A character named Magda dies, and lives, in language only in Ottessa Moshfegh's Death in Her Hands. But then again, don't all literary characters?
In a bit of drunken revelry, Kent Russell and his buddies decide it is their destiny to tell the gonzo story of Florida in the time when Trump is campaigning for president.
Juan Sasturain and Alberto Breccia's graphic novel Peraramus: The City and Oblivion, is an absurd and existential odyssey of a political dissident who can't remember his name.
Kristie Robin Johnson's collection of essays in High Cotton dismantle linear thinking with shrewdness and empathy.
A common thread unites Ivy Mix's engaging Spirits of Latin America; "the chaotic intermixture between indigenous and European traditions" is still an inextricable facet of life for everyone who inhabits the "New World".
Hugh Fleetwood's difficult though absorbing A Young Fair God offers readers a look into the age-old world views that have established and perpetuated cultural rank and the social attitudes that continue to divide us wherever we may reside in the world.
In Rishi Reddi's Passage West, set amidst the lives of early South Asian immigrants to California, the state of being 'in-between' is constantly moulded by the longing to belong simultaneously to two worlds.
Lambert tracks British social history through posters, cards, and other ephemera in the vividly illustrated The Art of Advertising.
Cordelia Strube's 11th novel, Misconduct of the Heart, depicts trauma survivors in a form that's compelling but difficult to digest.
Although inconsistent as a memoir, Miracle Country is a breathtaking environmental history. Atleework is a shrewd observer and her writing is a gratifying contribution to the desert-literature genre.
There's no social distancing with Patrick Madden's hilarious Disparates. While reading these essays, you'll feel like he's in the room with you.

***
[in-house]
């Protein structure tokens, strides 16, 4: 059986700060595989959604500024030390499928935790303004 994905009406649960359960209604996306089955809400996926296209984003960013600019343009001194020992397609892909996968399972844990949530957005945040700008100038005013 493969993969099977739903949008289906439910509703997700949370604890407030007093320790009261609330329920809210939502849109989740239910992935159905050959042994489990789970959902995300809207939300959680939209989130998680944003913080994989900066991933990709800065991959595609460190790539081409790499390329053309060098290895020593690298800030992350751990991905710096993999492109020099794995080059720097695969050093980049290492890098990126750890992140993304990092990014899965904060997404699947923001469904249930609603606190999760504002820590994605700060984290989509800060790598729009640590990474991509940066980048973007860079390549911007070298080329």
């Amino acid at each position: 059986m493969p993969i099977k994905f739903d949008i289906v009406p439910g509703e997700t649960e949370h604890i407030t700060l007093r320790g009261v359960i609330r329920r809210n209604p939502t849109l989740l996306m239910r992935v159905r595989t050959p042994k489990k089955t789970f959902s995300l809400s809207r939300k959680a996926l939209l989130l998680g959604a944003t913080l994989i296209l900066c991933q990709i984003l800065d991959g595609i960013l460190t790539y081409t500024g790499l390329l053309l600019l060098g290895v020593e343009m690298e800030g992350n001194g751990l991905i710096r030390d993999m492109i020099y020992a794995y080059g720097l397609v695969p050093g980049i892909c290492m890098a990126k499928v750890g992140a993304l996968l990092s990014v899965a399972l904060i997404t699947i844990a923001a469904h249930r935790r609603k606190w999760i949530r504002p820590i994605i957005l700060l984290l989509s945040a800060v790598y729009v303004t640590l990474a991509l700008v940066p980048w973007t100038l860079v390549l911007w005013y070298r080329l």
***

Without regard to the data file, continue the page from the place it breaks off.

Fantagraphics' new edition of Inferno takes Art Young's original Depression-era critique to the Trump White House -- and then drags it all to Hell.
Ian Haydn Smith's succinct biographies in Cult Writers: 50 Nonconformist Novelists You Need to Know entice even seasoned bibliophiles.
Lee Martin's Yours, Jean is a perfectly balanced and heartbreaking mix of true crime narrative and literary fiction.
Americans are approaching a historical US presidential election in unprecedented times. Or are they? Chris Barsanti's The Ballot Box: 10 Presidential Elections That Changed American History gives us a brief historical perspective.
Annik LaFarge's Chasing Chopin is a slim book but it stands out because it's a hybrid work—biography and journalism—with utterly lovely, vivid descriptions of Chopin's music.
In their collaborative graphic fiction, Old Growth, Olivo and Bavarksy drew in tandem, trading the panels back and forth, each adding new details, both and neither taking the role of primary artist-writer.
With The Beauty of Your Face, Sahar Mustafah pens an emotional and rich journey, laden with awareness and intrigue.
Reading Dressed is rather like the experience of wandering through a department store or a friend's well-curated closet.
Junior Burke knocks James Dean's bad-boy-gone-too-soon off the iconic pedestal in his latest book, The Cold Last Swim.
Whereas J.M. Coetzee's writing regularly utilizes parables, The Death of Jesus purposely destabilizes. It dazzles in its ability to present profound questions while challenging the reader to remain critical and question the meaning derived from any and all parables.
Eliese Colette Goldbach's memoir, Rust: A Memoir of Steel and Grit, is the story of one descending into the depths of The American Dream and emerging with flecks of graphite dust on her cheeks, a master's degree in her hands, and a few new friends.
As much as I admire Shintaro Kago's oddness as a writer, his artistic pen is even sharper (but not without problems) as evident in Dementia 21.